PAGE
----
Amber Fossil Shows Ancient Reproduction in Flowering Plant
Researchers have stumbled across a 100-million-year old piece of amber, perfectly preserving flowering plant life from the Cretaceous Period. Encased within amber surroundings, a cluster of 18 small flowers is readily discernible, including one that was in the process of manufacturing entirely new seeds.
Researchers from Germany, and Oregon State University, published their findings on the fossilized plant in the Journal of the Botanical Institute of Texas. The piece of amber was originally part of a larger segment that contained a fossil scorpion. Some 100 million years ago, flowing tree sap covered the specimen and the plant was slowly preserved during the fossilization process, ultimately, transforming it into a semi-precious gem. The specimen – acquired from the Noije Bum 2001 Summit Site in the Hukawng Valley of Myanmar – will, eventually, make its way to the Senckenberg Museum and Research Institute in Frankfurt.
The researchers performed microscopic analysis to identify the species of plant present – confirmed as Micropetasos burmensis. The flower cluster was discovered in remarkable condition and, in a recent press release, was described as one of the most complete specimens ever to have been encountered in amber.
In addition, the researchers acquired microscopic images of a series of tiny pollen tubes, flourishing from grains of pollen. Two of these germinated pollen tubes extended from the grains into the plant’s stigma – a receptive female reproductive organ.
George Poinar, Junior, a professor emeritus who works in the Department of Integrative Biology at the Oregon State University College of Science, recently spoke about the unprecedented condition of the specimen, along with the discovery of the intact pollen tubes:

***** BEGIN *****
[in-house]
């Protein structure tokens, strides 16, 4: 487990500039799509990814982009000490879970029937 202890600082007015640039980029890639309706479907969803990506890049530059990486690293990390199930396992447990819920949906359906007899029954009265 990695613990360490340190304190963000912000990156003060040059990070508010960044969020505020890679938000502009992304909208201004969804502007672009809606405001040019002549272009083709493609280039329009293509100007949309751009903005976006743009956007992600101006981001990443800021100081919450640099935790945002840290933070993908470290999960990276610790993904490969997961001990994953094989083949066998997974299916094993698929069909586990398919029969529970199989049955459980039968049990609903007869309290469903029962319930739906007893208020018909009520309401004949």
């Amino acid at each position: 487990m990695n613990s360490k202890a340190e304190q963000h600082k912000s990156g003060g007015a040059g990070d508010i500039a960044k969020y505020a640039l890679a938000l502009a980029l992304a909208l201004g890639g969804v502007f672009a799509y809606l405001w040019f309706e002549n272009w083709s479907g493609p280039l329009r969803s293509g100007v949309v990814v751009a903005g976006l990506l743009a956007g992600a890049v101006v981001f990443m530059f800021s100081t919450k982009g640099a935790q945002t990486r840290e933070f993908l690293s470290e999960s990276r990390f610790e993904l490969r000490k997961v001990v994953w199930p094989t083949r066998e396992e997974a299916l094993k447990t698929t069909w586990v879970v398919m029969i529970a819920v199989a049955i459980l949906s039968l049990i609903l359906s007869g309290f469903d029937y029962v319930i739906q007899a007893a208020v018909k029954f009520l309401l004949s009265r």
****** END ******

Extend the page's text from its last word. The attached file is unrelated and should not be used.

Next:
“In Cretaceous flowers we’ve never before seen a fossil that shows the pollen tube actually entering the stigma… This is the beauty of amber fossils. They are preserved so rapidly after entering the resin that structures such as pollen grains and tubes can be detected with a microscope.”
According to Poinar, the pollen of the fossilized flowers demonstrated a “sticky” aesthetic, potentially indicating that they had been transported by roaming insects. Indeed, the authors of the paper highlight the curved nature of the style, and the stout floral pedicels, suggesting their arrangement may have played a part in aiding insect pollination.
This offers additional insight into the variety of biological life that existed within the ecosystem, during this distant period. The researchers suggest Melittosphex burmensis – a bee that has a length of less than 3 millimeters that previously occupied the Burmese amber forest – to have been a possible candidate involved in the pollination process.
During the Cretaceous period, ferns dominated open and dry lands and dinosaurs roamed among ferns and cycads – seed plants, typically characterized by sturdy trunks and a crown of large leaves. However, during the Cretaceous Period, flowering plants and novel lineages of mammals and birds began to emerge. According to Poinar, it was the evolution of flowering plants that spurred radical change in the “… biodiversity of life on Earth, especially in the tropics and subtropics.”
It was the interplay between these flowering plants and the myriad of scurrying insects and small mammals that facilitated the distribution and evolution of these plants. Poinar expresses his surprise in finding that the reproductive methods, observed in the modern plants of today, already existed some 100 million years ago.
By James Fenner